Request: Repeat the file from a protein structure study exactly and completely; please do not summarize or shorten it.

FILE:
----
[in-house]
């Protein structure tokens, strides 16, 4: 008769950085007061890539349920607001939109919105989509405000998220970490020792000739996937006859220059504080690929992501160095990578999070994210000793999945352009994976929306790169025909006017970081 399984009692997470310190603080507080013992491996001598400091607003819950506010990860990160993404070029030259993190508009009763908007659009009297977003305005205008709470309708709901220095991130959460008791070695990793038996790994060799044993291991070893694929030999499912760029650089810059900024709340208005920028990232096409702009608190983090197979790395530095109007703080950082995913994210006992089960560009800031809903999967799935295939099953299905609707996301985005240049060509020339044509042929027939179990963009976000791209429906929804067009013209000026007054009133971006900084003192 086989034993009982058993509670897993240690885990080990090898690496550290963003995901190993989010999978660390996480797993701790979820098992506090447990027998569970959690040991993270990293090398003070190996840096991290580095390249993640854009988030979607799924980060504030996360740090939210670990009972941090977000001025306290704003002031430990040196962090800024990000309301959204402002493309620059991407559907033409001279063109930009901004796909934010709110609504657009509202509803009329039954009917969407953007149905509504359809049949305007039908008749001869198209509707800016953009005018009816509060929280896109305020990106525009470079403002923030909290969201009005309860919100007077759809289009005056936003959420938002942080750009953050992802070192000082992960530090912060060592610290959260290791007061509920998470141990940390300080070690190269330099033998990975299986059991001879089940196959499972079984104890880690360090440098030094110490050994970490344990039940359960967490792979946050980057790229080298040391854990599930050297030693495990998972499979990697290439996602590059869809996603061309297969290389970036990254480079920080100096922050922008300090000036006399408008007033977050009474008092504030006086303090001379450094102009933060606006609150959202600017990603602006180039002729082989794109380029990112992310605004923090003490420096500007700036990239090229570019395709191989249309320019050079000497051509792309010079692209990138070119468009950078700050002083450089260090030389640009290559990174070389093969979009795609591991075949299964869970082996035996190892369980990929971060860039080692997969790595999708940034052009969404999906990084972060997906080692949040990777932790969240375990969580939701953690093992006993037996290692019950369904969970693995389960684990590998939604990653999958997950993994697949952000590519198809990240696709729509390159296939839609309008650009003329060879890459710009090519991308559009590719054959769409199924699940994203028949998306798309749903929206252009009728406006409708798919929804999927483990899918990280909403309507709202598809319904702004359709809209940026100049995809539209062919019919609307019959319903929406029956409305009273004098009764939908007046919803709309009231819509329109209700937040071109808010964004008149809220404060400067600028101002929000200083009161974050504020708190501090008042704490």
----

[in-house]
């Protein structure tokens, strides 16, 4: 008769950085007061890539349920607001939109919105989509405000998220970490020792000739996937006859220059504080690929992501160095990578999070994210000793999945352009994976929306790169025909006017970081 399984009692997470310190603080507080013992491996001598400091607003819950506010990860990160993404070029030259993190508009009763908007659009009297977003305005205008709470309708709901220095991130959460008791070695990793038996790994060799044993291991070893694929030999499912760029650089810059900024709340208005920028990232096409702009608190983090197979790395530095109007703080950082995913994210006992089960560009800031809903999967799935295939099953299905609707996301985005240049060509020339044509042929027939179990963009976000791209429906929804067009013209000026007054009133971006900084003192 086989034993009982058993509670897993240690885990080990090898690496550290963003995901190993989010999978660390996480797993701790979820098992506090447990027998569970959690040991993270990293090398003070190996840096991290580095390249993640854009988030979607799924980060504030996360740090939210670990009972941090977000001025306290704003002031430990040196962090800024990000309301959204402002493309620059991407559907033409001279063109930009901004796909934010709110609504657009509202509803009329039954009917969407953007149905509504359809049949305007039908008749001869198209509707800016953009005018009816509060929280896109305020990106525009470079403002923030909290969201009005309860919100007077759809289009005056936003959420938002942080750009953050992802070192000082992960530090912060060592610290959260290791007061509920998470141990940390300080070690190269330099033998990975299986059991001879089940196959499972079984104890880690360090440098030094110490050994970490344990039940359960967490792979946050980057790229080298040391854990599930050297030693495990998972499979990697290439996602590059869809996603061309297969290389970036990254480079920080100096922050922008300090000036006399408008007033977050009474008092504030006086303090001379450094102009933060606006609150959202600017990603602006180039002729082989794109380029990112992310605004923090003490420096500007700036990239090229570019395709191989249309320019050079000497051509792309010079692209990138070119468009950078700050002083450089260090030389640009290559990174070389093969979009795609591991075949299964869970082996035996190892369980990929971060860039080692997969790595999708940034052009969404999906990084972060997906080692949040990777932790969240375990969580939701953690093992006993037996290692019950369904969970693995389960684990590998939604990653999958997950993994697949952000590519198809990240696709729509390159296939839609309008650009003329060879890459710009090519991308559009590719054959769409199924699940994203028949998306798309749903929206252009009728406006409708798919929804999927483990899918990280909403309507709202598809319904702004359709809209940026100049995809539209062919019919609307019959319903929406029956409305009273004098009764939908007046919803709309009231819509329109209700937040071109808010964004008149809220404060400067600028101002929000200083009161974050504020708190501090008042704490």